> not even then. We are the sole line between a bunch of idiots and the NSA.

  Uhm, no. My _statement_ was that I never said anything about RC4
or how often, or not, if ever, RC4 is used. Nor did I mention my employer.

  You spun this entire thing out of thin air.

  Or, possibly, you have confused me with someone else.

>>
[snip]
>>   Why don't you do a draft on J-PAKE? I asked you before to please write
>> an Internet Draft. Please. I would really appreciate the opportunity to
>> review such a document. Why don't you offer to help Feng Hao?
>
> He already wrote a such a draft. I'm not the right person to bri^H^H^H
> lobby
> the WG chairs to get this through, because I don't have thousands of
> dollars of
> other people's money to spend on junkets in Honolulu. I also don't have a
> need
> for a PAKE: TOFU with certificates works well enough for my usecases. But
> for
> embedded devices I see the utility.

  Your ignorance of IETF process has been well demonstrated.

>>
>>   What this has to do with is a desire to have a TLS cipher suite to
>> satisfy legitimate use cases yesterday. You come along 2+ years late
>> and then say that it should all be abandoned and something else pursued.
>> Because _you_ don't approve. Your suggestions might've been helpful
>> 2+ years ago, now they're just a delaying tactic.
>
> SRP satisfies this use case and was available then. J-PAKE was 3 years
> old then. The Socialist Millionaire's Protocol was 5 years old.

  No, it doesn't. TLS-SRP does not support ECC and it is an augmented
PAKE scheme. And your suggestion now to use something else is, as
I have said, useless and 2+ years late.

>>
[snip]
>>>>>  - Eric Rescorla (TLS WG chair) states:
>>>>>    "we did have a verbal report back from the chair of the CFRG
>>>>>    that they considered it satisfactory"
>>>>>  http://www.ietf.org/mail-archive/web/tls/current/msg10819.html
>>>>
>>>>   Indeed.
>>>>
>>>>   So what you've brought up is that there has been discussion of
>>>> dragonfly on the list and it has, in fact, been reviewed. Quite a few
>>>> comments have been made and resolved, security critical issues have
>>>> been raised and properly addressed.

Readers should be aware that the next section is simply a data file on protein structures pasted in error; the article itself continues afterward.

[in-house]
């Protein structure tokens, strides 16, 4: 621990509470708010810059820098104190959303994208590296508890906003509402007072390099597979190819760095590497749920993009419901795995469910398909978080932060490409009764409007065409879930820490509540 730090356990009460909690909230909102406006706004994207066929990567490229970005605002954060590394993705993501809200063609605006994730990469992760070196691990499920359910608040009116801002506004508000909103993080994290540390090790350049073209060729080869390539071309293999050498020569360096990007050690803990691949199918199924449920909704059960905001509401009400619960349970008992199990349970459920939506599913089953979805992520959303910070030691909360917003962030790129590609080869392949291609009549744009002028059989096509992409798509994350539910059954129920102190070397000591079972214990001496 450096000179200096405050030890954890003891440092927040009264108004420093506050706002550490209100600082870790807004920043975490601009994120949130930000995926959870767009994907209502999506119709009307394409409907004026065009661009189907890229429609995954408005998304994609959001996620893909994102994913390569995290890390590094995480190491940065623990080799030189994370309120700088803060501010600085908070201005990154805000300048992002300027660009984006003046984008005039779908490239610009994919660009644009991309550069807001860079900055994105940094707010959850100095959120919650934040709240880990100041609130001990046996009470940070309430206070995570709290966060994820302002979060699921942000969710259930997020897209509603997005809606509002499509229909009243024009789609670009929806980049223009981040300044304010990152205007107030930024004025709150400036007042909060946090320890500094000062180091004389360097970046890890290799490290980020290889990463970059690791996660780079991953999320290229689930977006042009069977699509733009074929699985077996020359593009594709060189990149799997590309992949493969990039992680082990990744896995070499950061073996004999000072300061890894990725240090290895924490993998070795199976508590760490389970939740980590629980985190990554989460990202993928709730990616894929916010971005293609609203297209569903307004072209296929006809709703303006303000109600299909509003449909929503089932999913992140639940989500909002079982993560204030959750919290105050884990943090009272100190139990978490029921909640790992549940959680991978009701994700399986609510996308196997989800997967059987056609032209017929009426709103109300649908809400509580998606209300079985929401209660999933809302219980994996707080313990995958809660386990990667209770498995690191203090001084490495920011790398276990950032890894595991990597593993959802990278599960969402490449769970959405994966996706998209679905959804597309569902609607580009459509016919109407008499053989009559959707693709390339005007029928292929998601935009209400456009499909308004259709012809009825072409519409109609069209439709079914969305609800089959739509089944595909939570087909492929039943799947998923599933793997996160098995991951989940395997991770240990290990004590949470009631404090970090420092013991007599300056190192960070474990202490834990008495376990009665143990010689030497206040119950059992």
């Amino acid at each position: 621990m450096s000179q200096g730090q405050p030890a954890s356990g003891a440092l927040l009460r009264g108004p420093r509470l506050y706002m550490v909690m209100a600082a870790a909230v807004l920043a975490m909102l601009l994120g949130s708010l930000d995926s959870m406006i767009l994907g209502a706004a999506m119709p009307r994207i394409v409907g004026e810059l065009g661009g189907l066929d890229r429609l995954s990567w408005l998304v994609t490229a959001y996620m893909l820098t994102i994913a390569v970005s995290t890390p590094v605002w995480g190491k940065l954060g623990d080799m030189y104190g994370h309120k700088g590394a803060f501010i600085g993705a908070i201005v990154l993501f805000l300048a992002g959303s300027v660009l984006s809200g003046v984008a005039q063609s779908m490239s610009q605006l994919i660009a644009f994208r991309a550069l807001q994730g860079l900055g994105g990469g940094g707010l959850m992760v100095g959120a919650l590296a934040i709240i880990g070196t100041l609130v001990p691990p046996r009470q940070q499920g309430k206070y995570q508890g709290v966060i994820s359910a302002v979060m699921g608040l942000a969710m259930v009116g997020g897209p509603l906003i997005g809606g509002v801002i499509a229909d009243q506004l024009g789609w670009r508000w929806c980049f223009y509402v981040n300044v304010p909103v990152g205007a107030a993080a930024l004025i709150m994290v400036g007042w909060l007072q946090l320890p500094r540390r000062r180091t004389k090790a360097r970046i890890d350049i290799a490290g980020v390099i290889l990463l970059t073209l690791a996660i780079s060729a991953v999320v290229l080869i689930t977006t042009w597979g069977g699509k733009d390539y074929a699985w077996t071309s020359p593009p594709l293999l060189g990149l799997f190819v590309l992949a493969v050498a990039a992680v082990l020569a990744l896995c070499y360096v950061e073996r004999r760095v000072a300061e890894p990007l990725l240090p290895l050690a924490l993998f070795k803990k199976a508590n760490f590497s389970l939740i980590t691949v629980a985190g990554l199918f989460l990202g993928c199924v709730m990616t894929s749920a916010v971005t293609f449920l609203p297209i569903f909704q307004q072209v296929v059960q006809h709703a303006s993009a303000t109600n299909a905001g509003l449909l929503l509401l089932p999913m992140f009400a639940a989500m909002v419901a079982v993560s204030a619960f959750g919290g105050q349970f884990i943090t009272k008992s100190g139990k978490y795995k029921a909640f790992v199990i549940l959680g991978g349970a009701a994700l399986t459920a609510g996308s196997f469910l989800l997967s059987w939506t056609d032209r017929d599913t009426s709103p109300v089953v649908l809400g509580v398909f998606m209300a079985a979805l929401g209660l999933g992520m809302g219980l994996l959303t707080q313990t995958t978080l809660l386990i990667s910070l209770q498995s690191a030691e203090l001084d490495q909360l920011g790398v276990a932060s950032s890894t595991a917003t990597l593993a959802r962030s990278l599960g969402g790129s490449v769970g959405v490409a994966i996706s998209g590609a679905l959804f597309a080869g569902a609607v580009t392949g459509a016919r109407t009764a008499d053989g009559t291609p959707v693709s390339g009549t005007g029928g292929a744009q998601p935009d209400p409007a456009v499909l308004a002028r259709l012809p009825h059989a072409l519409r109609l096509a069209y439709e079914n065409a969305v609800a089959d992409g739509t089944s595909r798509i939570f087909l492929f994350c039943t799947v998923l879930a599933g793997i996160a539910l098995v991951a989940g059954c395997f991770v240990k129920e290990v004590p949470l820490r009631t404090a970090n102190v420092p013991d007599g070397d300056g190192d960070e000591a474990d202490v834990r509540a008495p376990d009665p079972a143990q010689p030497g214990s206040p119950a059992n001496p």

>>> Sorry, but review is not enough. Approval is. What standard is the
>>> chair applying here?
>>
>>   The existing standard that is in place for TLS and the IETF.
>
> I don't think you noticed that this standard produced IPSEC with
> encrypt only, IKE1,
> TLS bugs galore, and many other issues. As I mention below, this seems to
> be the
> real difference: you are the first person who ran into the tougher
> standards many of
> us think are warranted.

  I don't know what "IPSEC (sic) with encrypt only" is. But I am aware
of IKEv1. It's provably secure in its signature-mode of authentication.

  I'm also familiar with well-respected cryptographers who participated
in the IPsec WG in the 90s. You are nobody compared to them and your
ignorant reference confirms that.

>>>>   There are no flaws in the key exchange. It has some aspects to it
>>>> that some may feel is a benefit and some may feel is a detriment.
>>>> Personal taste is not something that can be universally accommodated.
>>>>
>>>>   Nothing you have raised here is reason to stop advancement of
>>>> this draft.
>>> I disagree. This draft is reminiscent of the worst of 90's
>>> cryptography: ad-hoc assumptions,
>>> no formal statement of security, gratuitously not a circuit, and not
>>> subject by review by anyone
>>> who is a cryptographer. It may be that this draft has exposed a fault
>>> line between those who think
>>> the current process is acceptable and those who do not.
>>
>>   It lacks a formal security proof. That is all. There is no other
>> problem
>> with it. The side channel attack issue was already addressed after a
>> long thread a long time ago. One might consider revisiting it if the
>> people harping about it really wanted a change, instead of just using
>> it as a box on which to stand so as to shout more loudly.
>
> Could you please define what you mean by secure? I've been trying for
> the past week to come up with a formal definition for the security of
> dragonfly, and
> not one of them has been any good.

  Try harder.

>>   Lacking any valid issue with dragonfly I suggest you go back to
>> obsessing over RC4.
>
> If RC4 was the only cryptography mistake the TLS WG made, life would be
> nice.

  And if you made useful contributions to TLS it would be nice.

  Dan.